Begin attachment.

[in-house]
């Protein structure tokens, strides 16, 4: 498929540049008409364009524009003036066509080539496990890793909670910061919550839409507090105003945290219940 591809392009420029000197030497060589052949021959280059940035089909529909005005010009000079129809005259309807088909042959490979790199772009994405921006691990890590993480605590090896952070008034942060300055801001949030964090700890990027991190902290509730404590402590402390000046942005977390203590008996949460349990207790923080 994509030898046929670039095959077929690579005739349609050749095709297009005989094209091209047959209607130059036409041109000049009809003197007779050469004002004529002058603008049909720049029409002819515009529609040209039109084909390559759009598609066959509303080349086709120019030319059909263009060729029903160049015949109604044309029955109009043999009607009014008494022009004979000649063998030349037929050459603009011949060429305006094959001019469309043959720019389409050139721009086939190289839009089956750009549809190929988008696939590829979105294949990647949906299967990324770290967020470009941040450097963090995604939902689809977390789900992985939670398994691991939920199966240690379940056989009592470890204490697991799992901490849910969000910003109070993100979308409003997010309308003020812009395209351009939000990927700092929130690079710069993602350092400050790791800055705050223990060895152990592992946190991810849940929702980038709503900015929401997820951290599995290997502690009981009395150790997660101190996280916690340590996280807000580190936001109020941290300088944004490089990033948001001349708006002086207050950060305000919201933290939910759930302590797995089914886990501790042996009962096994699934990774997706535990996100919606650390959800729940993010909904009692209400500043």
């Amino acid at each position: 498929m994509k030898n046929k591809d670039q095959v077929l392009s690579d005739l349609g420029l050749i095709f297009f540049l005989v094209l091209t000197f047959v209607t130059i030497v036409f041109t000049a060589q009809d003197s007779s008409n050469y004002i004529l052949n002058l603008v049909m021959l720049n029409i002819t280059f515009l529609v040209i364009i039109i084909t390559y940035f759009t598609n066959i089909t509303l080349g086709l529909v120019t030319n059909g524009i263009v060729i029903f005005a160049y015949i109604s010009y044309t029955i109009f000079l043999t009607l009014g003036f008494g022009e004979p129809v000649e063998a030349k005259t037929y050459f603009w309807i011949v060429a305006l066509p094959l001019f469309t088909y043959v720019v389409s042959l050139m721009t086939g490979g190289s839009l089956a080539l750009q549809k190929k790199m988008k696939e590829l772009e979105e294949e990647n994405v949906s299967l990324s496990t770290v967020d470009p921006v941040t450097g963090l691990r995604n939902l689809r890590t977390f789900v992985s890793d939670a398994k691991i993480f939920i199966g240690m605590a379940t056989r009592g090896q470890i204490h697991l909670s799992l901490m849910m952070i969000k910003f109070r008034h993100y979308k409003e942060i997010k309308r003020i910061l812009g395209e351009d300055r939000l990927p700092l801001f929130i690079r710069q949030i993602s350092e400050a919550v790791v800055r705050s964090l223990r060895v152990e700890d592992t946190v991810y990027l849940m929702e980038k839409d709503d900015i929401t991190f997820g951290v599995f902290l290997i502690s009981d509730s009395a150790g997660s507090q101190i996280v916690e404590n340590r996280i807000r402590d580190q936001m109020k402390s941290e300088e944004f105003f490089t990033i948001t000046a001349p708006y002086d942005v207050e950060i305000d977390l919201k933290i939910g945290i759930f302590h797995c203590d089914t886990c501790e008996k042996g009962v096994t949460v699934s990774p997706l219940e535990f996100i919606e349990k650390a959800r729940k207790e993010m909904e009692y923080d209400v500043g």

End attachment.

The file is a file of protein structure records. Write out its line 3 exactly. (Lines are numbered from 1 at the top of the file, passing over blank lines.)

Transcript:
């Amino acid at each position: 498929m994509k030898n046929k591809d670039q095959v077929l392009s690579d005739l349609g420029l050749i095709f297009f540049l005989v094209l091209t000197f047959v209607t130059i030497v036409f041109t000049a060589q009809d003197s007779s008409n050469y004002i004529l052949n002058l603008v049909m021959l720049n029409i002819t280059f515009l529609v040209i364009i039109i084909t390559y940035f759009t598609n066959i089909t509303l080349g086709l529909v120019t030319n059909g524009i263009v060729i029903f005005a160049y015949i109604s010009y044309t029955i109009f000079l043999t009607l009014g003036f008494g022009e004979p129809v000649e063998a030349k005259t037929y050459f603009w309807i011949v060429a305006l066509p094959l001019f469309t088909y043959v720019v389409s042959l050139m721009t086939g490979g190289s839009l089956a080539l750009q549809k190929k790199m988008k696939e590829l772009e979105e294949e990647n994405v949906s299967l990324s496990t770290v967020d470009p921006v941040t450097g963090l691990r995604n939902l689809r890590t977390f789900v992985s890793d939670a398994k691991i993480f939920i199966g240690m605590a379940t056989r009592g090896q470890i204490h697991l909670s799992l901490m849910m952070i969000k910003f109070r008034h993100y979308k409003e942060i997010k309308r003020i910061l812009g395209e351009d300055r939000l990927p700092l801001f929130i690079r710069q949030i993602s350092e400050a919550v790791v800055r705050s964090l223990r060895v152990e700890d592992t946190v991810y990027l849940m929702e980038k839409d709503d900015i929401t991190f997820g951290v599995f902290l290997i502690s009981d509730s009395a150790g997660s507090q101190i996280v916690e404590n340590r996280i807000r402590d580190q936001m109020k402390s941290e300088e944004f105003f490089t990033i948001t000046a001349p708006y002086d942005v207050e950060i305000d977390l919201k933290i939910g945290i759930f302590h797995c203590d089914t886990c501790e008996k042996g009962v096994t949460v699934s990774p997706l219940e535990f996100i919606e349990k650390a959800r729940k207790e993010m909904e009692y923080d209400v500043g």